Colorful descriptions and loud movement: Does hippocampal damage impair the use of metaphor?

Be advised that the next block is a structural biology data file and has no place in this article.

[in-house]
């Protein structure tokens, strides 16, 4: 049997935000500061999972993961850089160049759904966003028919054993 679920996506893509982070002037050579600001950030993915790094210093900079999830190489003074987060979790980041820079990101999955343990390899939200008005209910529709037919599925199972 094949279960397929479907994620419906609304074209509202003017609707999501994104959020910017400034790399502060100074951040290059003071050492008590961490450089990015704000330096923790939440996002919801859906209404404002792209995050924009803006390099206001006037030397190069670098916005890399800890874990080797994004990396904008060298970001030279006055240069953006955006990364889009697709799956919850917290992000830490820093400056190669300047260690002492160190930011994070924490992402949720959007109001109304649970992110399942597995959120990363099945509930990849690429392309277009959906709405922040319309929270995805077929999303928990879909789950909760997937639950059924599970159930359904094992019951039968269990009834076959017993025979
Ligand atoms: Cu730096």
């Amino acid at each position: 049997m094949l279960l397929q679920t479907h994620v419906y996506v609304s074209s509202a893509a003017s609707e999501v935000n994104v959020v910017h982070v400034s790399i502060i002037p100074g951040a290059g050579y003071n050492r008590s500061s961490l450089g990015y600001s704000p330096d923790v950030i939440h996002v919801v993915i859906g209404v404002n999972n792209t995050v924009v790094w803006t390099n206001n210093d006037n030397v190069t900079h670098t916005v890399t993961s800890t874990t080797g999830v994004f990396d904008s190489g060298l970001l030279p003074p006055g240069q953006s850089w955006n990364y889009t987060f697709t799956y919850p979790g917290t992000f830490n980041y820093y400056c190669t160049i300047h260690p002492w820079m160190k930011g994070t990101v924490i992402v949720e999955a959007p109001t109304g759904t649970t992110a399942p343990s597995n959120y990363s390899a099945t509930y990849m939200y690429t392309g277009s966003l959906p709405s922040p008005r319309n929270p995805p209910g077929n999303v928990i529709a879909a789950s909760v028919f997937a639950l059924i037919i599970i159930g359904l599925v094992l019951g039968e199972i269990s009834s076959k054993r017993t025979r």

<div> <div> <div> <div> <p>Pickett, C.*, Kurczek, J. & Duff, M.C. (2012, November). Colorful descriptions and loud movement: Does hippocampal damage impair the use of metaphor? <i>Poster presentation at the Annual Biomedical Research Conference for Minority Students</i>, San Jose, CA.</p><p>In contrast to traditional neuropsychological studies of metaphor, this study looks at the use of novel metaphor. </p> <p>• This study also looks at metaphor production in a unique population. In doing so, we are broadening the network of cognitive and neural systems that contribute to metaphor in specific and language in general. </p> <p>• All participants appear to be able to use figurative comparisons in near equivalent style. The number of episodes, expressions and tokens were very similar as well as figurative comparison type and resources used </p> <p>• It appears that although amnesic participants in the matcher condition were part of a near equivalent number and style of figurative comparisons, they did not comprehend the comparisons as their card placement accuracy was far different from comparisons pairs </p> <p>• Future directions will investigate the number of embedded expressions, the number of token repetitions and number of figurative themes used to get at the question of density. </p> <p>• This study may prompt the further investigation of metaphor in these participants, as it appears that our understanding of “metaphor” is not as unitary as previously thought. The ability to use “metaphor” may be described by three abilities 1) the ability to make comparisons or see things as other things 2) use conventional metaphoric expressions and 3) generate, blend and juxtapose novel representations from distinct representation </p> </div> </div> </div> </div>